12:30pm- “THE FLINT WATER CRISIS: COMMUNICATION SCIENCE AND INFLUENCING PUBLIC DISCOURSE USING SCIENCE” – Joyce Zhu, on behalf of the Flint Water Study Team, Department of Civil and Environmental Engineering, Virginia Polytechnic Institute and State University, Blacksburg VA.

1:45pm- “HOW TO BUILD A NEW LIMB FROM OLD CELLS: APPLYING THE LESSONS LEARNED FROM REGENERATING AMPHIBIANS” – Catherine McCusker, Department of Biology, University of Massachusetts, Boston MA.

For additional information, please contact the biology department at 978.542.6236 or by emailing

All information was from the Salem State website and Encyclopedia Britannica.


-FYM Kathryn 



AcademicWorks Scholarship is Open!


Hi First Years!

Are you interested in scholarships here at Salem State? Well, you’re in luck because the AcademicWorks Scholarship application is now open!

What is AcademicWorks?

AcademicWorks is the leading provider of scholarship management solutions for colleges, universities, and foundations. We combine a unique blend of market experience, product innovation, outstanding customer service, and cloud-based software to offer our customers benefits that are unmatched in the industry.

Here’s what you have to do!

1.  Log into your navigator account and locate the “Quick Links” section on the left side of the screen.

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2. Scroll down and locate the AcademicWorks link and click on it.Screen Shot 2017-01-23 at 4.13.25 PM.png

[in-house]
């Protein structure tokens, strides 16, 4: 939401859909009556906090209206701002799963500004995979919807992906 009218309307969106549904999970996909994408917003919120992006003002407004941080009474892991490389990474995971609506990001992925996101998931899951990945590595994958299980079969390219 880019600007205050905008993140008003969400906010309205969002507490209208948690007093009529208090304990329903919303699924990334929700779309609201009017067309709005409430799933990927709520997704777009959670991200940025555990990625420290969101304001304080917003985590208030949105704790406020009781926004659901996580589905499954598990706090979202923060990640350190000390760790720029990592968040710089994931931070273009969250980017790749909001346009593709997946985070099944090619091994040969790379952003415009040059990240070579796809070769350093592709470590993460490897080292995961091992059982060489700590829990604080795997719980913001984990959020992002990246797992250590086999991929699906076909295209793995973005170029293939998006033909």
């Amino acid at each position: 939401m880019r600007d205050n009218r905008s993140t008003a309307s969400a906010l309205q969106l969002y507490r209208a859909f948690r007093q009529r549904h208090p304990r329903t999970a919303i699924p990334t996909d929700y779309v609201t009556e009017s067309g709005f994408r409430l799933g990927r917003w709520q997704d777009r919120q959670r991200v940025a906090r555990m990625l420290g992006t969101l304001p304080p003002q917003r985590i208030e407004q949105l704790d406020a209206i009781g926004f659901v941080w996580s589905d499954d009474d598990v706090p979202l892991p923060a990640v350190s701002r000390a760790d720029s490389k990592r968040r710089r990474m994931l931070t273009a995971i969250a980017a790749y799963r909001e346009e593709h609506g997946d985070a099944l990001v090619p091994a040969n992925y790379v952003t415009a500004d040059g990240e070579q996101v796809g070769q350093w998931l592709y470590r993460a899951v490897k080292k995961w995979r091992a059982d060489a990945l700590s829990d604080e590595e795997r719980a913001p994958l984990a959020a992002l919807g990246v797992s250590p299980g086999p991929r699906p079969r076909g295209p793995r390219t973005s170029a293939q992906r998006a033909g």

3. Once you click on that it will take you to the main page and then make sure to locate the “sign in” button. Screen Shot 2017-01-23 at 4.36.22 PM.png

4. It will then take you to the application page. Locate the login box and enter your student login (It’s the same as if you were logging into Navigator or Canvas).Screen Shot 2017-01-25 at 1.03.41 PM.png

5. Locate the important information about when the application is due. Applicants have until March 1st to complete and submit their applications for review. Make sure to plan ahead!!Screen Shot 2017-01-25 at 1.08.15 PM.png

6. Complete the General Application questions. If you need to save your work and continue later locate the button in the bottom right-hand corner and click that and any work you completed will be saved for later. Screen Shot 2017-01-25 at 1.08.44 PM.png

7. Complete the last section of questions with a personal statement on why you should be considered by the Scholarship Committee.Screen Shot 2017-01-25 at 1.09.09 PM.png

8. Please note that you also need to included at least one faculty reference and email address for the application. You can locate the link to include the information next to the red arrow. Click that and a drop down section will appear for you to fill out that information. Located in the red box are the final steps to complete your application. Then once you feel that everything is correct you can locate the submit button in the bottom right-hand corner and click that.  

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Once you have completed these steps you should receive an email saying that they have received your application. You will hear back in a few weeks about what Scholarships you are eligible to receive.

Hopefully you found these steps useful! Good Luck!

If you have any other questions, feel free swing by the First Year Experience Office located in Meier Hall 100A!